This review contains a spoiler from the movie. It's not a big spoiler, and taken out of context, likely won't mean much, but I figured a warning was required anyway.
Benny & Joon
Benny & Joon is a 1993 comedy film directed by Jeremiah Chechik. Aidan Quinn plays Benny from the title, a small town auto mechanic, who when not taking care of cars, is busy taking care of his sister Joon, (played by Mary Stuart Masterson). He more or less is forced into this role, as his sister has a mental illness, forcing her to stay in her room painting for the majority of the day. After bringing her along for one of his poker sessions, Joon plays a game behind his back, and loses. The stakes required the loser to take one of Benny's friend's cousin Sam (Johnny Depp) home with them. Not wanting to back out of it, Benny takes on the burden that Joon gained through this poker game, and, after some time, the trio gets along fairly well together.
Now that I've gotten the story out of the way, let me get into whether or not the movie is any good. In short, it's okay. Like its main character, the film jumps around a lot, leaving me unsure of what it really is trying to accomplish. There are serious times, funny times, and flat out insane times. This can work, but in this case, it doesn't really. It actually comes off as boring more than anything else, with nothing important ever really going on. As a matter of fact, Johnny Depp's antics are really the main thing that the film has going for it.
After it ends, only Depp's character will stick in your mind
Johnny Depp's performance really stands out, despite the fact that out of the three main characters, he is actually the least used. As he often does, Depp steals the scenes he is in, often either being quite humorous, or performing acts that make your jaw drop. That's not to say that the other actors were bad, but they certainly were not as prominent. Aidan Quinn the most believable out of the characters however, playing the "normal person" type of character. He acquits himself nicely in the role, but he never really gets to do anything beyond what is expected of him. Mary Stuart Masterson plays her role quite well as well, but like her on-screen brother, isn't as memorable as Johnny Depp's character.
Despite the fact that the most memorable character is certainly Depp's Sam, a lot of effort seemed to be put into characterizing Benny. He's really the only character that gets any real development. It would appear there was a belief that making characters unpredictable was enough to relate them with the audience. The only reason this works for Sam is because of the fat that Depp really brings him to life. Joon ends up being quickly forgotten, even moments after watching the film. Apart from the fact that she has a mental illness, not much depth, development or insight into her character is given. This means that it is unlikely for you to care about her or the struggles that she is put through.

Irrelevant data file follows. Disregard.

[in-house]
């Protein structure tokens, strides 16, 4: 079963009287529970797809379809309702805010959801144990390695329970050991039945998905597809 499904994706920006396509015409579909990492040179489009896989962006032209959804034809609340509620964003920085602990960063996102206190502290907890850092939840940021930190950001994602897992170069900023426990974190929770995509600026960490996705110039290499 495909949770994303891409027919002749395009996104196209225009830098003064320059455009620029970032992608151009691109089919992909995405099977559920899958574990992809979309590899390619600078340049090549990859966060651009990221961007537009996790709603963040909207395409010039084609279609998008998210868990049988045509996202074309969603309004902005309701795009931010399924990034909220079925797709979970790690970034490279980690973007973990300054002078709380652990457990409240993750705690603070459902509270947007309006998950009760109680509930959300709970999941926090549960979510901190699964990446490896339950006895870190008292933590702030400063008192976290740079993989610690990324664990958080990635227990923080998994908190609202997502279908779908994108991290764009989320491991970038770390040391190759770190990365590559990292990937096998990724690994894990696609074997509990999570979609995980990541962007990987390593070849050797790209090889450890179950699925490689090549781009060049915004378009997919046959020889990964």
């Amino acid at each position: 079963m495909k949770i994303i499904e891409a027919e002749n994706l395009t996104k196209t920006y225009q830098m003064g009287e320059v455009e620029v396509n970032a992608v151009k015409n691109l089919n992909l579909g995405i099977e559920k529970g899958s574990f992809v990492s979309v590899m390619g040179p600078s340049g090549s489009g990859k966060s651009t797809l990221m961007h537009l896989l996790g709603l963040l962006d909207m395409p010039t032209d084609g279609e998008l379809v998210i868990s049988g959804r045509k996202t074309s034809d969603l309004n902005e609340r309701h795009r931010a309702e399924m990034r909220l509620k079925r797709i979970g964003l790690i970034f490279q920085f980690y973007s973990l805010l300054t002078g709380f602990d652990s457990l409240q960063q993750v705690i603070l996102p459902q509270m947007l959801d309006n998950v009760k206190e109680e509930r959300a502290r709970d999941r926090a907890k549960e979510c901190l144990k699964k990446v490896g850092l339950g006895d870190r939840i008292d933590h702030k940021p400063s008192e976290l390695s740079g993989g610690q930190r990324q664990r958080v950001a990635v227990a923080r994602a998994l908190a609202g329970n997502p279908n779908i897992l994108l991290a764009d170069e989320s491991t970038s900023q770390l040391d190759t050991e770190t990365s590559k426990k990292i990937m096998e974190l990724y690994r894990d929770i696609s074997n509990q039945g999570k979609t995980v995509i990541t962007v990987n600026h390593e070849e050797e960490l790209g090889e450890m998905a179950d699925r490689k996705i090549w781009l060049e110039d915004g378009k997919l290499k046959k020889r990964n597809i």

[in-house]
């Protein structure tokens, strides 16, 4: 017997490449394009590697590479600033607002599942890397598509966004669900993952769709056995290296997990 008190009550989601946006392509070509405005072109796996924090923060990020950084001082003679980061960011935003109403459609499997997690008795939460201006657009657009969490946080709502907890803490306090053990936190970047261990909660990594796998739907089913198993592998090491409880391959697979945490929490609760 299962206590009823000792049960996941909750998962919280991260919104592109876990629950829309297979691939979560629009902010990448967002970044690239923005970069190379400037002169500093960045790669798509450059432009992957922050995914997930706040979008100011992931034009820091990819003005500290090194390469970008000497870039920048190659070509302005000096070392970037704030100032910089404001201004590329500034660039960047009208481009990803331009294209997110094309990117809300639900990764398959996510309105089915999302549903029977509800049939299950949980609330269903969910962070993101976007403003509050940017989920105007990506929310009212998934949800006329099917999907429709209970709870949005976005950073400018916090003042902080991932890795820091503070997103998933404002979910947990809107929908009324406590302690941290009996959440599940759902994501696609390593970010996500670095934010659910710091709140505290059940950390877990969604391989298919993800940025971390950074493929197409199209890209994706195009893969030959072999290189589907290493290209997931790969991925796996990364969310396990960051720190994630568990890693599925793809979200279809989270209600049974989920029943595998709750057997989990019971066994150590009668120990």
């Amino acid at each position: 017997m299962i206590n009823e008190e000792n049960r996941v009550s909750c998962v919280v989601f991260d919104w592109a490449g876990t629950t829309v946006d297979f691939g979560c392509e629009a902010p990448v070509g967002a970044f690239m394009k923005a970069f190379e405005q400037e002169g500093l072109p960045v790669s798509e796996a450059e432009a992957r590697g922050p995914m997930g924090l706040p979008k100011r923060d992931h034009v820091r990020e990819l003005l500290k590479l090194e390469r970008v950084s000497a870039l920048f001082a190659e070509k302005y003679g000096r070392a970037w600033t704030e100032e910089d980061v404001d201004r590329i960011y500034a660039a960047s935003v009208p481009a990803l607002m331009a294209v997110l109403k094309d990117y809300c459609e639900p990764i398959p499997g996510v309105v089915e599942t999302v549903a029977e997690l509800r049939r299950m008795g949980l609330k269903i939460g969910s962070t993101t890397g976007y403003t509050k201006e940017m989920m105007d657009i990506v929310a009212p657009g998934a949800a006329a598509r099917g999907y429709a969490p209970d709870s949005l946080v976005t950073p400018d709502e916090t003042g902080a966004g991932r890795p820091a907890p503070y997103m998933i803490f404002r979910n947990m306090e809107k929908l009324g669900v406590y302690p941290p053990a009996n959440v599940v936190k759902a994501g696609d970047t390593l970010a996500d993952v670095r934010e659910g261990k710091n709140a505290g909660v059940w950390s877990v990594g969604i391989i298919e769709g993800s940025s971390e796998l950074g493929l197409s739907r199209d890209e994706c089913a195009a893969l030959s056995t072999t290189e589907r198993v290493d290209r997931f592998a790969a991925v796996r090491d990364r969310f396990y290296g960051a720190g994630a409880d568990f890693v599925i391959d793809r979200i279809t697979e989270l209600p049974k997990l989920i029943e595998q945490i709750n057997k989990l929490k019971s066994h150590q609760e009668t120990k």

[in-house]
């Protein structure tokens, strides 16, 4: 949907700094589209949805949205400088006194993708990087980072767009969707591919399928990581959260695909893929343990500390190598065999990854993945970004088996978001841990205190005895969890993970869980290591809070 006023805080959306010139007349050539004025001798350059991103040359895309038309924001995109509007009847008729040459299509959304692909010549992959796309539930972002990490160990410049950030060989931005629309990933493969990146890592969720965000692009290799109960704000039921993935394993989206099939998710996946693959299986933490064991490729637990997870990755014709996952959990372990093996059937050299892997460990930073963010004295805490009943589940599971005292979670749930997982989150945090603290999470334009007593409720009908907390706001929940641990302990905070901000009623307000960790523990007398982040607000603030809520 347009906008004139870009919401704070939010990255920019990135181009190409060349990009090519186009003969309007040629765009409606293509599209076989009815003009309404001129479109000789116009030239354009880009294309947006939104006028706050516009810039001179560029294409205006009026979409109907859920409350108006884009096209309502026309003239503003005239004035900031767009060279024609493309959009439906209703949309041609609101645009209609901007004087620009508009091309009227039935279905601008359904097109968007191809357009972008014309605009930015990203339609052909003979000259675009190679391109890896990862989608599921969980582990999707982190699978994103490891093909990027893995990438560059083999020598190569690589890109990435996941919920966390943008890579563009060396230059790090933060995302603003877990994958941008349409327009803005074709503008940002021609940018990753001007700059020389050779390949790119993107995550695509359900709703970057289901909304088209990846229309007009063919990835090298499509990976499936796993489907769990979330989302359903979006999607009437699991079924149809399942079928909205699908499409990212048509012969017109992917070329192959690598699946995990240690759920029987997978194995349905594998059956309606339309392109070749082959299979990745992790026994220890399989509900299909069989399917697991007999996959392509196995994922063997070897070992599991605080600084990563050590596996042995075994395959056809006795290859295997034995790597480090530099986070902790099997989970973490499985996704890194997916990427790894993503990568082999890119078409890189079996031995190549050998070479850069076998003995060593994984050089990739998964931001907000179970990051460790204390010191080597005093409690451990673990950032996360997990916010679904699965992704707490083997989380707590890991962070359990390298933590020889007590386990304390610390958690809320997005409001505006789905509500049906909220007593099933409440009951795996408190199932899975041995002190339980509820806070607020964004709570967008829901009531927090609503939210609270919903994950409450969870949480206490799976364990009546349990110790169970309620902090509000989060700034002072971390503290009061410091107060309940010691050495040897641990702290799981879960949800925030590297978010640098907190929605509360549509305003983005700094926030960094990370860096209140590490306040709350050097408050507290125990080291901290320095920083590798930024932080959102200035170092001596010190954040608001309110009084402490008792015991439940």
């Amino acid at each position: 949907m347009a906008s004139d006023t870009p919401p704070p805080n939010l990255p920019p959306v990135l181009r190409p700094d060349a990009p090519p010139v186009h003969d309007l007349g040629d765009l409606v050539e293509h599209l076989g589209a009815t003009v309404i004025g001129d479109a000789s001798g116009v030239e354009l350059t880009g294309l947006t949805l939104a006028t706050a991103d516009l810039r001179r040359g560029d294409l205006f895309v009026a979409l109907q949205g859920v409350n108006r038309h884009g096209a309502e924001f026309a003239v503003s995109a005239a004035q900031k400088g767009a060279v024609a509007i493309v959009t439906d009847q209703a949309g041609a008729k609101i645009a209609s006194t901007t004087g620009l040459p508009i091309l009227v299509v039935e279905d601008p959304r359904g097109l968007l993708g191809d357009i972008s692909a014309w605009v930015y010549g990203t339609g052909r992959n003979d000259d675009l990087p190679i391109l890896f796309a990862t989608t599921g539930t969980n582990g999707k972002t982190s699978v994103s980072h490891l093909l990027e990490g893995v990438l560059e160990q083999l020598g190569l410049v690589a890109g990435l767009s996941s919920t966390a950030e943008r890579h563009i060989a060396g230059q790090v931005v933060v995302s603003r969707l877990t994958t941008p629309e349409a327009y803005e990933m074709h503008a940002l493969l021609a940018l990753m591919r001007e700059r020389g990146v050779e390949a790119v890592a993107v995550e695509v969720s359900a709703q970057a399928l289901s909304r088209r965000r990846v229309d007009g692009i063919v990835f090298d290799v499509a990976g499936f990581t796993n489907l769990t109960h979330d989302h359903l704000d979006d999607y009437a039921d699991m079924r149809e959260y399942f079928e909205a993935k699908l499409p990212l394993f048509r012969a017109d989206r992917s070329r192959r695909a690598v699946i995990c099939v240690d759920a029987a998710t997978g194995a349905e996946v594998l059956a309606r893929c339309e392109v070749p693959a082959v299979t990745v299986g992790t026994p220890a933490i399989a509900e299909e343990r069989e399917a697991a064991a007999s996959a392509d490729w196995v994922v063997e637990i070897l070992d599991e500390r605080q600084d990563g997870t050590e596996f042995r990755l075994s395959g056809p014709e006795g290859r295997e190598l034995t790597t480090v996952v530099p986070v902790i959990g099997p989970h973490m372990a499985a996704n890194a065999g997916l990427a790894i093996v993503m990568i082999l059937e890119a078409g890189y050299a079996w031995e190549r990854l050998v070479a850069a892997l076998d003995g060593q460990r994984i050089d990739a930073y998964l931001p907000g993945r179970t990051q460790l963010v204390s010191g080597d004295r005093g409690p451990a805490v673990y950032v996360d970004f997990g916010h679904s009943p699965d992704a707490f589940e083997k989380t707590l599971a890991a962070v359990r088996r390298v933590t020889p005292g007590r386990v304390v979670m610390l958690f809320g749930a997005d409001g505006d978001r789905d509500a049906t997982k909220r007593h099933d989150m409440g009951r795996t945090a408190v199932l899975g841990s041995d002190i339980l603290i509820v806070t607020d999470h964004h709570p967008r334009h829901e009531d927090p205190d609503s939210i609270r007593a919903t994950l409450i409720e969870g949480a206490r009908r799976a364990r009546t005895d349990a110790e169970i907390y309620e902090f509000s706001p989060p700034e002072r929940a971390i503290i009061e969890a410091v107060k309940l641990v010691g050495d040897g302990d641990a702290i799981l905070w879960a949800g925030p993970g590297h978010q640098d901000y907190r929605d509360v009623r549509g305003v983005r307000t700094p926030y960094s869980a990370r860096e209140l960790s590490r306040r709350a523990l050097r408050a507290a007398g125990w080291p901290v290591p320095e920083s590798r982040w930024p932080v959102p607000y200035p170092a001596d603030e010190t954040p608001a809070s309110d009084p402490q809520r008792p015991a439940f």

You can certainly see that attempts were made in getting you to relate with her character, She has her moments, from almost lighting fire to the house, to throwing a table tennis paddle through a vase of flowers, but these moments end up being spur of the moment, with nothing happening before or after to make you care. One moment in particular sets her off, sending her into a fit of anger, almost all of it directed at Benny. Yet, moments later, she becomes fine again. It is also in this moment, that I hoped some real drama would be injected into the film.
Since no one else really matters,
let's see Johnny Depp play with potatoes
In this one scene, Joon lights fire to a picture of herself and Benny. She ends up putting this picture in the sink, believing that it will put itself out, having nothing flammable near it to continue burning. There is, however, a rag hanging down into the sink, which appears to be of just enough length to be caught in the fire. I honestly believed that this was foreshadowing a potentially touching scene, with Benny coming home, just in time to see his house engulfed in flames. Seeing as how this does not happen, it leaves me wondering why they put that rag there to begin with. Was it to give false hope or dread to people who noticed it? Was it just sloppy directing? I can't say, but had the scene followed what it appeared to be foreshadowing, it probably would have ended up as a better product.
Benny & Joon ultimately isn't really that good of a movie. Like I said earlier, it is okay, but it definitely could have been better. The fact of the matter is, it is too boring, and the laughs are too few and far between to make it all that enjoyable. Johnny Depp's character is certainly memorable enough, and while the other actors do their jobs just fine, they don't really get all that much development. In fact, Benny actually gets the most characterization, but since he plays an easy character to relate to, Sam still stands out, just due to some of the wacky things that he gets to do. The film isn't funny enough to be a good comedy and it doesn't have enough development to be a good drama. It ends up just being pretty boring, and involves characters you don't care about.
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